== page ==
Summer at BMC

Sun-soaked postcards from Bryn Mawr College

Alicia Makepeace ’14: The Beauty of the Dry Box

alicia makepeaceWith the official start of summer research, we jumped right in and synthesis started the second day. The first step in the reaction pathway is the addition of a dithiol to synthesize a substitutated dithiane. The dithiane acts as a protecting group through the next step and is finally removed during the final reaction. In other words, we work with sulfur, a lot. This means that our lab and clothes commonly smell like sulfur all day and an extra shower is essential. It may be gross, but it is a necessary step that allows us to do fun chemistry.

More recently, we have been focusing on the palladium catalysis reactions. For these time monitoring reactions of the synthesis of benzophenones, the sample is prepared in a dry box. Since I work for a relatively new lab, we are often privileged to have the latest equipment. However, as the glovebox was new and not one hundred percent set up, we encountered a few hiccups. After it was finally set up, we noticed that one of the bolts did not fit properly. Therefore, a few days had to go by before it could be shipped, received and attached. None-the-less, the dry box is now functional and a beautiful piece of equipment, in both looks and function. When the lights in the room are off and the glovebox lights are on, it glows with pristine cleanness. With regards to function, it allows chemistry to be done without exposure to air, meaning no water and limited O2.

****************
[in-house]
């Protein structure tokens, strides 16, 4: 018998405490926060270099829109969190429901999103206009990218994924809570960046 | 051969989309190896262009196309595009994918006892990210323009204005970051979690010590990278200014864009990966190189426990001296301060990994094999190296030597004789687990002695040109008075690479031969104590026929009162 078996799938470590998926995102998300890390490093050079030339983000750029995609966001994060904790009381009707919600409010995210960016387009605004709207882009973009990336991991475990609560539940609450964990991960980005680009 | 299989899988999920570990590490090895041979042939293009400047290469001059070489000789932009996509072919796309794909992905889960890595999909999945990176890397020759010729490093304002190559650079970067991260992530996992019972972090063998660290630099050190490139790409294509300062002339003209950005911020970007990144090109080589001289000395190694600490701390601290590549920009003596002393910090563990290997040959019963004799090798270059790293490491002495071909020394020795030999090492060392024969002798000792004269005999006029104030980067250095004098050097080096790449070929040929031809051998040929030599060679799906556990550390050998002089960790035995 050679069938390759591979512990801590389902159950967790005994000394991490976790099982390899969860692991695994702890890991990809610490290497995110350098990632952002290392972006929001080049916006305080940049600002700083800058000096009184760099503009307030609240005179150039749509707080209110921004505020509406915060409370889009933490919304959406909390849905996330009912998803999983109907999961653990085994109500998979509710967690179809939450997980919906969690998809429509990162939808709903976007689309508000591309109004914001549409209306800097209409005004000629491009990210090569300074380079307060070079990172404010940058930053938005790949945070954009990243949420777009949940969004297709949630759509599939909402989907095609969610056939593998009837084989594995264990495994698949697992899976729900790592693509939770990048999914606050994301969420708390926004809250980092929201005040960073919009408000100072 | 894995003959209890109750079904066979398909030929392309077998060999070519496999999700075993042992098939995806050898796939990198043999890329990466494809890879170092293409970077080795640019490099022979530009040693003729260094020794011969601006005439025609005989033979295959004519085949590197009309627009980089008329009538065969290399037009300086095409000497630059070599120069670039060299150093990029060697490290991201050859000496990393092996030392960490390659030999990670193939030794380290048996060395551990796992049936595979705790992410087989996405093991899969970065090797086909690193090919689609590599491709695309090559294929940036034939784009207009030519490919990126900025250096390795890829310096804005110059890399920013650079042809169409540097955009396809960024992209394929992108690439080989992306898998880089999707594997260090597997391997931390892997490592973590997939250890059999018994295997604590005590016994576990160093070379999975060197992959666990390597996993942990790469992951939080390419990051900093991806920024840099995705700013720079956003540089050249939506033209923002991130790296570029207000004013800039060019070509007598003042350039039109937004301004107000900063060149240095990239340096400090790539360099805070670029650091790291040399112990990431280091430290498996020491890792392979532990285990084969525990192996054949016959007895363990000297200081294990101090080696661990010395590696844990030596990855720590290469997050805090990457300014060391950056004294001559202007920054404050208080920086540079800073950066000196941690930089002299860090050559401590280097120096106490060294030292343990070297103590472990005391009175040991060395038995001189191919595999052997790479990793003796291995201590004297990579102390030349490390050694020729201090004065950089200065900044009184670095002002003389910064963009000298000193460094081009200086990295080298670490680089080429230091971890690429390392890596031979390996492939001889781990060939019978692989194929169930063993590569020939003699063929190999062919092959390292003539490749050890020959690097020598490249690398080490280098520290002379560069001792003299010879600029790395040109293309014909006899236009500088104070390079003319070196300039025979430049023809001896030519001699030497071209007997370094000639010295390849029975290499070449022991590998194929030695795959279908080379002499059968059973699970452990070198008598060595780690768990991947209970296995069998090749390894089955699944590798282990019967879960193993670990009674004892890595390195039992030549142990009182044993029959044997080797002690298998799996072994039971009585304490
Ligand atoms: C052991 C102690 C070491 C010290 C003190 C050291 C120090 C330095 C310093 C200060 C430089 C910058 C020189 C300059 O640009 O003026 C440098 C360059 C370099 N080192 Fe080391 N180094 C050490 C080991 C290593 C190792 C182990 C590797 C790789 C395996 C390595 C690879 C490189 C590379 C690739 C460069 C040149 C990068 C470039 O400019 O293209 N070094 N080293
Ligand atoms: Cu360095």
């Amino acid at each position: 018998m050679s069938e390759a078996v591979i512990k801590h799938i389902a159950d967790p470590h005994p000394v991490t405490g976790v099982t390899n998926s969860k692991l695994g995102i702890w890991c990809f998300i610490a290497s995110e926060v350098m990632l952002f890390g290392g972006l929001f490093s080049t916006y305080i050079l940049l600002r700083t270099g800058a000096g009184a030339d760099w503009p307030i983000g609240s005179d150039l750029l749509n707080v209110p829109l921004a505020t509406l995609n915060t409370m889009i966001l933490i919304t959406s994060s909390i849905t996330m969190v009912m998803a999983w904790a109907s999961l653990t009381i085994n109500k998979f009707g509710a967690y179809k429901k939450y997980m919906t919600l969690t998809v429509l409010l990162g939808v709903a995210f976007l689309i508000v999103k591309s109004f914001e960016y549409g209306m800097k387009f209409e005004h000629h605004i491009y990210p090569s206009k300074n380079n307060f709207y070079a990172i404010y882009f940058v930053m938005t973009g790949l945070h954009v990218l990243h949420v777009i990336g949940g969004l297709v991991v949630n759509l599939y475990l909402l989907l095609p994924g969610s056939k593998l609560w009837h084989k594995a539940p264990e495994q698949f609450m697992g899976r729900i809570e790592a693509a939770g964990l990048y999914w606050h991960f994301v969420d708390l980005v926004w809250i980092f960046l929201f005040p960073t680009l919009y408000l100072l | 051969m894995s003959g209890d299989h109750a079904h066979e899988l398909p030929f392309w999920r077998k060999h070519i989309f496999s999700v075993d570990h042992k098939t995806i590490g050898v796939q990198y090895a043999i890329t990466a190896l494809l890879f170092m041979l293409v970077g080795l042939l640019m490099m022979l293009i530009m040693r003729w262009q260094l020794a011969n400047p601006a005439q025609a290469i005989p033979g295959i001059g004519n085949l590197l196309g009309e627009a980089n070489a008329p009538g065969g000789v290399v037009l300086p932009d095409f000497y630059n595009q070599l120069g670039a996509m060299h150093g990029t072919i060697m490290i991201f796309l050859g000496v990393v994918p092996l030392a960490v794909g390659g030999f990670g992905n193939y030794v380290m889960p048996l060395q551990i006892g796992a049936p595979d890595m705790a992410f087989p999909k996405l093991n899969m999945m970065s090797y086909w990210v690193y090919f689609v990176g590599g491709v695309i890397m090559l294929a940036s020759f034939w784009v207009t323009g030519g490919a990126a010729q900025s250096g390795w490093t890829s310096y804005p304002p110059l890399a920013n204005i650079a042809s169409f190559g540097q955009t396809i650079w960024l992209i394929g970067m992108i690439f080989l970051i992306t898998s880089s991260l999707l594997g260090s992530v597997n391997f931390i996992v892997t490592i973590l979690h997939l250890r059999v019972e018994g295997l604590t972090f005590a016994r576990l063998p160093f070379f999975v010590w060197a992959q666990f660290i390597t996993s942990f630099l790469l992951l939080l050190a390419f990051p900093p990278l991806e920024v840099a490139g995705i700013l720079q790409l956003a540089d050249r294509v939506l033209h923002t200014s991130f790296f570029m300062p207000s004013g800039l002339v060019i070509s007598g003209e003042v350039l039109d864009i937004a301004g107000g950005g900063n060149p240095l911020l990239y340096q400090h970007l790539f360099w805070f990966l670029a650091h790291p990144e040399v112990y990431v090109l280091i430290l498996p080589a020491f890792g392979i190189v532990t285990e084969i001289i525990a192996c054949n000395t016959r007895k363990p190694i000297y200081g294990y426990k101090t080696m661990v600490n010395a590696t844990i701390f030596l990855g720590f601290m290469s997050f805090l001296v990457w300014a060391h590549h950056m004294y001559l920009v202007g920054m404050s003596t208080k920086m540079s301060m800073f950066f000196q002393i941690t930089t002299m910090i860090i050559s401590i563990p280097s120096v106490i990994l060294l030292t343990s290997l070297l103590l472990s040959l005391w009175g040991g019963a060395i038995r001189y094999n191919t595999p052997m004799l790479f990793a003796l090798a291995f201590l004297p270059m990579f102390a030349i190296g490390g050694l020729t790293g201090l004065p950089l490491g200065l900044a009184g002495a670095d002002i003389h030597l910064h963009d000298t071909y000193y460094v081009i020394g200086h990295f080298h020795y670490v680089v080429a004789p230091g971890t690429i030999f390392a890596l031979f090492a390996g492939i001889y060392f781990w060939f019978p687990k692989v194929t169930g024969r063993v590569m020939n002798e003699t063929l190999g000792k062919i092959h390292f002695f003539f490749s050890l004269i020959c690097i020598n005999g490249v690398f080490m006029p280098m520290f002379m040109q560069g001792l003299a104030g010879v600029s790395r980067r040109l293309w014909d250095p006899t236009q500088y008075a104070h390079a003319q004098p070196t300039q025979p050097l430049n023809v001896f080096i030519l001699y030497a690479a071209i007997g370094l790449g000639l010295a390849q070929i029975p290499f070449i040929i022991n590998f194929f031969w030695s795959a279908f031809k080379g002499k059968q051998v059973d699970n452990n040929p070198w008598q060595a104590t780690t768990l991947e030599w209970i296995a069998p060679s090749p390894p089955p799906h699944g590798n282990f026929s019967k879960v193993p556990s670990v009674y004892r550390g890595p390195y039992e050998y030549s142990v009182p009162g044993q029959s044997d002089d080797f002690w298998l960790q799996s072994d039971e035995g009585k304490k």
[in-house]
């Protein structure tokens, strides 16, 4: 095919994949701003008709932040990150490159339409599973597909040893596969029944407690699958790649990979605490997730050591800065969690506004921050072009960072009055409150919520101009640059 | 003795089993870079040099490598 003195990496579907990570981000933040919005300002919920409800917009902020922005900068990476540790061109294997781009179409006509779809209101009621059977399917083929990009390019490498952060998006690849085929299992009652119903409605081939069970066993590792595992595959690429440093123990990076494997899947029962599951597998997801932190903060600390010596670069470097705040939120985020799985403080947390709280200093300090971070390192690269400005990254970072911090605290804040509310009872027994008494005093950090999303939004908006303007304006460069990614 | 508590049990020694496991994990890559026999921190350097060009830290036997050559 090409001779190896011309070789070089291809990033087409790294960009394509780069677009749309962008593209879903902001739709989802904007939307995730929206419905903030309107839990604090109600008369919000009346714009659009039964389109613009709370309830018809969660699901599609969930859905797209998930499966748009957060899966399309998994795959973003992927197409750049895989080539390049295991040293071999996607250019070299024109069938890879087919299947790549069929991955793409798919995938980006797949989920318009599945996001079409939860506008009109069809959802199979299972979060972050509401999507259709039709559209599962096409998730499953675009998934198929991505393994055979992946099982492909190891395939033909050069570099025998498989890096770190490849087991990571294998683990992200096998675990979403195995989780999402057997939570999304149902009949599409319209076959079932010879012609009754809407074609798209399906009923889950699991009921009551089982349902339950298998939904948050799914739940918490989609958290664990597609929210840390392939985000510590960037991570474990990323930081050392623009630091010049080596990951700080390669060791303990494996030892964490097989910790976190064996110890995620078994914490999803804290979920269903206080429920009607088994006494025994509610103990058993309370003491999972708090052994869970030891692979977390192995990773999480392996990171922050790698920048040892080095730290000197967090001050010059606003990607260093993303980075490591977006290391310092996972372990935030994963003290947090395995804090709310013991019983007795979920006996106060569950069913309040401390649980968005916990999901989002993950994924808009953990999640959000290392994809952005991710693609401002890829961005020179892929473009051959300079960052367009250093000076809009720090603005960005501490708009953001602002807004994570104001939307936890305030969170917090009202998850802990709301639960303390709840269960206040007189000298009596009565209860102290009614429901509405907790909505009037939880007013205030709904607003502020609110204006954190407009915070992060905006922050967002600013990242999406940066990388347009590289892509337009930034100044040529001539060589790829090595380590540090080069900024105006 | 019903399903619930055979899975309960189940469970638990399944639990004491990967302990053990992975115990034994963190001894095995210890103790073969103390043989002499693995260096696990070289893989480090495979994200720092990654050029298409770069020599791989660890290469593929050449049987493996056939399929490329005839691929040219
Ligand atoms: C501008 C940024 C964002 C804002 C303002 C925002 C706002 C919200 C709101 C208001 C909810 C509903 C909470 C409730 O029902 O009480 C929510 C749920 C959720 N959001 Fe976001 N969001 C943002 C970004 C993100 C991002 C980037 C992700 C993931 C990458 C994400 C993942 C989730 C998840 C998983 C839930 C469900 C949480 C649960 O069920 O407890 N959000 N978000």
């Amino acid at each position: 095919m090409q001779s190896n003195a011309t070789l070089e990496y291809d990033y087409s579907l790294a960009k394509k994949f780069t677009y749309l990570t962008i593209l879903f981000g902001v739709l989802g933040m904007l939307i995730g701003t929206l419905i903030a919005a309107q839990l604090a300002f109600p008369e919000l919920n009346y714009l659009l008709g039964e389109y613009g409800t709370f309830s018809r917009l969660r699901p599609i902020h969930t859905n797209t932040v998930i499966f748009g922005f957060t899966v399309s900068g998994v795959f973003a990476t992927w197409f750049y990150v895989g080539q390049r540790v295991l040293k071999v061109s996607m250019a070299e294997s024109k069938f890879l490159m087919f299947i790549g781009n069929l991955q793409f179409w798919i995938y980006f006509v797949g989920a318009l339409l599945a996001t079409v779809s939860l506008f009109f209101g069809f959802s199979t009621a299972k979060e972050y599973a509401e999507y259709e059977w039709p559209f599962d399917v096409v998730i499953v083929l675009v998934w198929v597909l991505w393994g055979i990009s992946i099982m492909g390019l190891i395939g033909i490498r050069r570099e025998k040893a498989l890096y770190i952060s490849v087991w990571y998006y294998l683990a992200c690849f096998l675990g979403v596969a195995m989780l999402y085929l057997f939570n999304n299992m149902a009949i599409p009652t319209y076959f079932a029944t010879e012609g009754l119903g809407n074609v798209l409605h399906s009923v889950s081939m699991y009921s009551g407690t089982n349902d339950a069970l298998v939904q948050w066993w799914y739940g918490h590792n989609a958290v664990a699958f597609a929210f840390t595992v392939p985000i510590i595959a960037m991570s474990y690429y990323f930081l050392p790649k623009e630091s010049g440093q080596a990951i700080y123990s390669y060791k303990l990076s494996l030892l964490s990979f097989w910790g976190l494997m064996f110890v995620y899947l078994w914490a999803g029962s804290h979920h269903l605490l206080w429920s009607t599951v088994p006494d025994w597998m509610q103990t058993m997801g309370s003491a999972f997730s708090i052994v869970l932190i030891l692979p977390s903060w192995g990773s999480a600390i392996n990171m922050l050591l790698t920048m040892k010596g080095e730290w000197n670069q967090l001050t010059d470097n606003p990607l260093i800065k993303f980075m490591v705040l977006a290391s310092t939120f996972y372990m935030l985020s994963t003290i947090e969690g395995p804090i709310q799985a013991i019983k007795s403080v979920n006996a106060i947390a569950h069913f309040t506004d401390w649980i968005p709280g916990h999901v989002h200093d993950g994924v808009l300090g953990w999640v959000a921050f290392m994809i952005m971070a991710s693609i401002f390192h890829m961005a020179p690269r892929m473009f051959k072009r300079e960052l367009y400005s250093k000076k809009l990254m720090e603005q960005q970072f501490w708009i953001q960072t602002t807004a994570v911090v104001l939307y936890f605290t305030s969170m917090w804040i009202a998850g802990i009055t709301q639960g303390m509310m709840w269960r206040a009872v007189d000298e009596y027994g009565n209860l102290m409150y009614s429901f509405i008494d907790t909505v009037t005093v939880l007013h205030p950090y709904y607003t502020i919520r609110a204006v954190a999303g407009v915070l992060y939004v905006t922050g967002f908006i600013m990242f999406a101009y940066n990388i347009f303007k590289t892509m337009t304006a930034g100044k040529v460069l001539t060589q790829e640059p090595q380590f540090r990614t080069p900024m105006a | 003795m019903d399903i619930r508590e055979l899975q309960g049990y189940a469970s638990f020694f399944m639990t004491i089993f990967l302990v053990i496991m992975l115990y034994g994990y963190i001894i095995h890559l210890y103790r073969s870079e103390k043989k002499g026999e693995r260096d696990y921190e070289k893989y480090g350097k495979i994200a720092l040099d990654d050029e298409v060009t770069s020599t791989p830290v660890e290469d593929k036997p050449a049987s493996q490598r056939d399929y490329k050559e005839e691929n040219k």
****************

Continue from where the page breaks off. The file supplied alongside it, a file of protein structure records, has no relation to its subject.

For the past few days, I have been excited to be working in the dry box. With my arms encased in thick plastic gloves, I resemble a robot and often get weird stares from the hallway. Perhaps they are intrigued or maybe they are just confused. As one can imagine, plastic gloves are not always pleasant in the hot summer months; however, I was thrilled to start monitoring reactions. In order to properly monitor these reactions, an internal standard must be introduced prior to the start of the reaction. This allows for calibration and for the amount of starting material and product present to be compared among many time points. With my first reaction, I forgot to add biphenyl (the internal standard). Mistakes make great lessons though and I am certain it will not happen again. This little accident has made me more meticulous in making sure everything is within the microwave vial before removing it from the dry box. Now, the goal is to complete and repeat, multiple times.

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